Generations of Computers
Generation of computers is the developmental stages that the computer has gone through. There are 5 generations of computers and their accompanying innovations.
Table of Contents
First Generation – Vacuum Tubes (1940 – 1956)
First generation computers were those manufactured between 1940s and 1950s. The computers used the stored program concept. First generation computers were associated with the vacuum tubes or valves technology as circuitry and magnetic drums for memory.
Characteristics of the First Generation of Computers
- They were very bulky and heavy.
- They measured between 50 – 100ft long and about 80ft high.
- The computers weighed up to 200 tons and occupied 3000 cubic ft.
- They used vacuum tubes to store and process data.
- Examples of first generation computers are ENIAC, EDSAC, and UNIVAC.
- It generates a lot of heat
- It relies on machine language
- These computers were limited to solving one problem at a time
Problems of First Generation of Computers
- The vacuum tubes also generated a lot of heat hence, they needed a cooling system.
- They were very bulky and heavy and are not mobile.
- It occupies excess space.
- It consumes a lot of energy.
Second Generation – Transistors (1956 – 1963)
The replacement of vacuum tubes by transistors saw the advent of the second generation of computing. They were a big improvement over the vacuum tube, despite still subjecting computers to damaging levels of heat. However they were hugely superior to the vacuum tubes, making computers smaller, faster, cheaper and less heavy on electricity use. They still relied on punched card for input/printouts.
The language evolved from cryptic binary language to symbolic (assembly) languages. This means, programmers could create instructions in words. About the same time high level programming languages were being developed (early versions of COBOL and FORTRAN). Transistor-driven machines were the first computers to store instructions into their memories – moving from magnetic drum to magnetic core-technology. The early versions of these machines were developed for the atomic energy industry. Examples of second generation computers are NCR, 315, International Business Machine (IBM), 7030.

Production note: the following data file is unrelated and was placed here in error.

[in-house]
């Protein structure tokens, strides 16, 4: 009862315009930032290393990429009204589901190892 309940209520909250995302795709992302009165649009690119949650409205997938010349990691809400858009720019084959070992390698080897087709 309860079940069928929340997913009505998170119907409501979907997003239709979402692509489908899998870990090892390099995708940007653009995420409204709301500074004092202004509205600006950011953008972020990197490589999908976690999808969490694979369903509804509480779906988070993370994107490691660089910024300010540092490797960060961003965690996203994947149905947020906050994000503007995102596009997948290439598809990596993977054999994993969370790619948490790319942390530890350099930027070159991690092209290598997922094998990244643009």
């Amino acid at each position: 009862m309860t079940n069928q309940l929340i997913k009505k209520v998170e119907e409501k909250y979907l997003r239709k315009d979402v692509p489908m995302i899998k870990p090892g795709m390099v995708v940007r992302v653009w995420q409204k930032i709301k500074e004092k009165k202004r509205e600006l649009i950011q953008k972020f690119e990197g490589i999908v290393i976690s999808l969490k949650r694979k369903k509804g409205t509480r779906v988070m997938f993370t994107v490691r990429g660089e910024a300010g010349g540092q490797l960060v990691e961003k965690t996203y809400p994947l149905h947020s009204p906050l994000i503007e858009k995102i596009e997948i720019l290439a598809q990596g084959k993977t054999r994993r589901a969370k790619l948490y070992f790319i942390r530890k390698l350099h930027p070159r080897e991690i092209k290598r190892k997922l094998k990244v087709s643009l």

Characteristics of the Second Generation of Computers
- They were smaller in size than first generation computers.
- They occupied smaller space than the first generation computers.
- Second generation computers used less electricity and generated less heat.
- The transistors could do all that the vacuum tubes did.
- The computers were faster and lighter in weight than first generation computers.
- It uses assembly language
- It uses punch cards for input and output
Third Generation – Integrated Circuits (IC) (1964 – 1971)
By this phase, transistors were reduced and put on silicon chips (called semiconductors). This led to a massive increase in speed and efficiency of these machines. These were the first computers where users interacts using keyboards and monitors used an operating system. This enabled these machines to run several applications at once using a central program which functioned to monitor memory. As a result of these advances which again made machines cheaper and smaller, a new mass market of users emerged during the 1960s. They were first used in space ships and electronic military equipment.
Characteristics of Third Generation of Computers
- The computers used integrated circuits.